Small Fire Leads to Smokey, Sooty Mess in Retail Superstore: A Case Study
The early morning hours of April 24, 2013 started as they normally do at the Cabela’s store in Dundee, MI, as night employees restocked shelves and carried out other duties in the closed 225,000 square foot facility.
Then, around 1 a.m. a light fixture malfunctioned, melting the cover of the light and dripping on top of the store’s Under Armour display which was directly underneath it (Image 1). The display caught fire, and while the nighttime crew was able to quickly extinguish it, they couldn’t prevent the store’s ventilation system from sucking up the soot and smoke from the flames… and dispersing it throughout the entire store.
In a matter of minutes, everything was covered in soot – the animal displays, fish tanks, merchandise, trophy animals, even the shoe department, which was behind a completely different wall. (Image 2 and 3)
Naturally, Cabela’s – a large business and southeast Michigan entertainment attraction – wanted to be opened again as quickly as possible. But there was literally 225,000 square feet worth of store to be cleaned from top to bottom in order for that to happen. Rainbow International of Monroe (MI) was called to the scene.
“The whole store was pretty much covered in smoke,” says Jason Kitts, Owner, who had to take a flight immediately out of Las Vegas where he was attending the 2013 RIA Convention to help his staff with the job.
Prior to Cabela’s, the largest job Kitts said he and his company worked was a 120,000 square foot warehouse, so this was a bit of uncharted territory. He estimates that a job of this size and scope would normally take anywhere from 3 to 4 months – but they knew that Cabela’s wanted to open as quickly as possible to minimize business interruption. Because of this, all cleaning was done on-site, rather than packing everything out, cleaning it all off-site and bringing it back to the store.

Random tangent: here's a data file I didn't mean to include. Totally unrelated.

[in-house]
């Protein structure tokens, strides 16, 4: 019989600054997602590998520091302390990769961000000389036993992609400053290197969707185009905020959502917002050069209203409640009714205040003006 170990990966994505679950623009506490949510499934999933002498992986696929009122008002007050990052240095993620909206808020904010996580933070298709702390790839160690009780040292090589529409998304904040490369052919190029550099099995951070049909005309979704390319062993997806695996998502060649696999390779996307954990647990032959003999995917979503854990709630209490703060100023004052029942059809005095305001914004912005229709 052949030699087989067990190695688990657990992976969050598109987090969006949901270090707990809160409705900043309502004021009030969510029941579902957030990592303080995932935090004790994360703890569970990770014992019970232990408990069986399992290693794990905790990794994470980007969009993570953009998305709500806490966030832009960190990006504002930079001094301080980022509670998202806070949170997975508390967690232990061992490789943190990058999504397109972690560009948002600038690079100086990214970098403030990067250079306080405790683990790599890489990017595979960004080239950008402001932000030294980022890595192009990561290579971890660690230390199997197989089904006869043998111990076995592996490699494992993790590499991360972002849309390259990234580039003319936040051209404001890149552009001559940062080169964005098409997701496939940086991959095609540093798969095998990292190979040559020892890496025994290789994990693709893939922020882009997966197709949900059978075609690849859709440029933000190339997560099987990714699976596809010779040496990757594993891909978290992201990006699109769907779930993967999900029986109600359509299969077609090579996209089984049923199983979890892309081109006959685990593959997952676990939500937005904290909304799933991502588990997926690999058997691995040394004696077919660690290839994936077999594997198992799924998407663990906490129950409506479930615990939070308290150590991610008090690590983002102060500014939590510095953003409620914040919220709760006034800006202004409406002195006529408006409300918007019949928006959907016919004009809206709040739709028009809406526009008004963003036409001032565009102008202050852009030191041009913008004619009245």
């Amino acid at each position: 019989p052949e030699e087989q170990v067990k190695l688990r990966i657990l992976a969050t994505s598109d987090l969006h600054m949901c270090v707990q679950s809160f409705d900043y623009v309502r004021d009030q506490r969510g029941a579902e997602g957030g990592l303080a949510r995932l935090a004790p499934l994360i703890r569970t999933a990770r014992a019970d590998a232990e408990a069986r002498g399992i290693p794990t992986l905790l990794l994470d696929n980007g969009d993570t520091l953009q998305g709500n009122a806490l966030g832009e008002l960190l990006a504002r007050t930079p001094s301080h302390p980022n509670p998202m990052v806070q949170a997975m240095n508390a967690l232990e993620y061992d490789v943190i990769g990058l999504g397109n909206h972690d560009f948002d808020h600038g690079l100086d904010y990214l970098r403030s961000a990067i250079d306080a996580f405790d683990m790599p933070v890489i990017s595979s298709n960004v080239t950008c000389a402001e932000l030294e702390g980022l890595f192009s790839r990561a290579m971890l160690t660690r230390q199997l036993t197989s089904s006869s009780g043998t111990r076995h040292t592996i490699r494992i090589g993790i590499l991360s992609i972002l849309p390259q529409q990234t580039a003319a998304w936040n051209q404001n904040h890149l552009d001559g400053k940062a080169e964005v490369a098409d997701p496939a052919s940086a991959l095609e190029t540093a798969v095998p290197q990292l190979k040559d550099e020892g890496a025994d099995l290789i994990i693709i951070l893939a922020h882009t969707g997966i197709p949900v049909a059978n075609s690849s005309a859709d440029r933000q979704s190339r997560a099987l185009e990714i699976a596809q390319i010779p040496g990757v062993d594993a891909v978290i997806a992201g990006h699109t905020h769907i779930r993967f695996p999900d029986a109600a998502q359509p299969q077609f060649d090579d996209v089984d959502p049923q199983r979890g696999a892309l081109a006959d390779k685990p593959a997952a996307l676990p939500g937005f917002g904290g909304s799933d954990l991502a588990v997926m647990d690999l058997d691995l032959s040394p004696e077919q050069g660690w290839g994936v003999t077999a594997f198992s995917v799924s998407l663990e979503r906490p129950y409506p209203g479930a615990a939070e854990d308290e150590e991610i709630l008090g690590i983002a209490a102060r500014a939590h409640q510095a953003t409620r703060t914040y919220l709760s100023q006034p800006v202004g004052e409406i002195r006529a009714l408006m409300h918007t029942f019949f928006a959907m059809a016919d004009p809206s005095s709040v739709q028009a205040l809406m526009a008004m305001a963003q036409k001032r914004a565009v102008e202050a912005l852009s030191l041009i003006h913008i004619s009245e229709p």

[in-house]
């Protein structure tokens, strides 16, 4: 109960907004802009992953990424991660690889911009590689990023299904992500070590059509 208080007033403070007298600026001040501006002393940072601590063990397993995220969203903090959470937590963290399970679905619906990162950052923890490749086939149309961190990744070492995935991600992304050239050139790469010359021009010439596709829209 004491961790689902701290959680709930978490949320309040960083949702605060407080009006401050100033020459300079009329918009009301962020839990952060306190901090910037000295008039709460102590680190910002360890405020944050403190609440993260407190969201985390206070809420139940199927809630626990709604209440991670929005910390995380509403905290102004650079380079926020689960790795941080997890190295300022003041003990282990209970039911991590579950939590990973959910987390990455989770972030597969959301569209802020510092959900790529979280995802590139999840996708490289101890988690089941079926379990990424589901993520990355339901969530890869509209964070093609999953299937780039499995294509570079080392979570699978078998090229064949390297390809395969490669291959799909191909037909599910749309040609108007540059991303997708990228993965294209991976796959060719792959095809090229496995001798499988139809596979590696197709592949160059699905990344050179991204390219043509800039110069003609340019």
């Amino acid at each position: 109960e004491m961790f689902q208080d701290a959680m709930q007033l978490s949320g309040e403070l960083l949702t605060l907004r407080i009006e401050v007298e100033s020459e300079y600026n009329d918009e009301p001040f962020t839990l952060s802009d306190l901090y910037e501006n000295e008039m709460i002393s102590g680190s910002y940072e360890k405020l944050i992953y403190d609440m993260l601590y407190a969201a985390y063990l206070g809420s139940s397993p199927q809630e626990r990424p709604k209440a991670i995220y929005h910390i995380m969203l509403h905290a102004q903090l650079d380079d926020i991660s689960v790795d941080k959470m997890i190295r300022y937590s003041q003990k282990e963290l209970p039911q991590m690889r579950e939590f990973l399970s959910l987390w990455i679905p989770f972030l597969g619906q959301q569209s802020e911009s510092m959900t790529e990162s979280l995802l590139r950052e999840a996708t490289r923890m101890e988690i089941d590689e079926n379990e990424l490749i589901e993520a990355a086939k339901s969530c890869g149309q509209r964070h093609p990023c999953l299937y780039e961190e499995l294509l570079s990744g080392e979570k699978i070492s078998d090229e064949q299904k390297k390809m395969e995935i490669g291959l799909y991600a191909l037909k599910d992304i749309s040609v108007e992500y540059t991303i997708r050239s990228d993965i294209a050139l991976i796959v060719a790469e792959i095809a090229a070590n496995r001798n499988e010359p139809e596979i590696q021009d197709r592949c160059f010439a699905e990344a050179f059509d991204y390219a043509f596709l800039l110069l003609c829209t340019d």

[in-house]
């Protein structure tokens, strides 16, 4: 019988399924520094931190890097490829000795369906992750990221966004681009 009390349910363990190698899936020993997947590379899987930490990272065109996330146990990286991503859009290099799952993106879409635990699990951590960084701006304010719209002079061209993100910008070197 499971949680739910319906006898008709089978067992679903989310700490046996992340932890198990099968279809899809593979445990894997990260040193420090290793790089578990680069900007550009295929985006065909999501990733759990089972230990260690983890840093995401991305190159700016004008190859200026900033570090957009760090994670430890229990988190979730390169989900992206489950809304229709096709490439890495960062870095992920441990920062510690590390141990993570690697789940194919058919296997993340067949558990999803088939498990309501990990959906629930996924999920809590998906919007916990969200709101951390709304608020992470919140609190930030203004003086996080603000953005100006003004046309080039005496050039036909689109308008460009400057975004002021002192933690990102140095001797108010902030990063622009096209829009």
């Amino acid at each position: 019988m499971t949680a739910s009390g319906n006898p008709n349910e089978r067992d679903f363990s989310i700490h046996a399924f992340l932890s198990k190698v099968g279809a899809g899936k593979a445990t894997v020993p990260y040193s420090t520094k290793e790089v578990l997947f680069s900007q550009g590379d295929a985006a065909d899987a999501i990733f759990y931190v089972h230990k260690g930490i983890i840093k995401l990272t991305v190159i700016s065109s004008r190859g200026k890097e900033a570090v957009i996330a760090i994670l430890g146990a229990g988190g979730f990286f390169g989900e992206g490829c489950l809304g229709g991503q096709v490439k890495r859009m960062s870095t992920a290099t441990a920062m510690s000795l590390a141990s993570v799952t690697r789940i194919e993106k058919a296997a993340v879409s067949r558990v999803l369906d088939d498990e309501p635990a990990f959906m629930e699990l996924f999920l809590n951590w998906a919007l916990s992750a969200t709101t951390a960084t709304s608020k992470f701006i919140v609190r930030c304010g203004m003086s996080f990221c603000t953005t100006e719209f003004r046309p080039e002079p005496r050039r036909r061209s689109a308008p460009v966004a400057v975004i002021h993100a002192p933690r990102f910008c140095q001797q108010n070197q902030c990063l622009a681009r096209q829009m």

So they got to work – doing all the necessary cleaning at the same time, aside from soft contents which were removed from the store by Cabelas’ merchandiser. And Kitts and his crew were aided by dozens and dozens of Cabela’s employees to help speed the process and eliminate business down time. Kitts estimates that they had about 200 people an hour working the job. (Image 4)
“We had to wipe down every hard surface, clean everything, clean all the carpets, hard surfaces,” Kitts said. “Everything got cleaned from top-down. We’d clean something, wrap it in plastic, clean something, wrap it in plastic.” (Image 5)
The crew was also aided by about 100 hydroxyl units and 100 negative air machines to clean the air – all of which ran for five days.
But aside from cleaning the store, there was also the task of cleaning out the system that had helped create the mess in the first place – the ducts. For this, Kitts called upon Amistee Duct Cleaning & Insulation.
The ducts alone took 45 people and four days to clean. Mike McCowan, Amistee co-owner, said that every piece of equipment the company owns was used on the job, including 9 vacuum trucks, 6 portable HEPA negative air machines and portable air compressors to run all of the equipment.
“The duct cleaning for the Cabela’s job was particularly difficult due to the size and height of the ductwork,” McCowan said. “Almost all of our work was done off large boom lifts. With 100 or more Cabela’s employees and restoration workers all cleaning at the same time, moving around to get to the ductwork was the biggest challenge.” (Image 6 and 7)
All in all, a job that normally would take 3 to 4 months to complete took a total of nine days, allowing for minimal business interruption.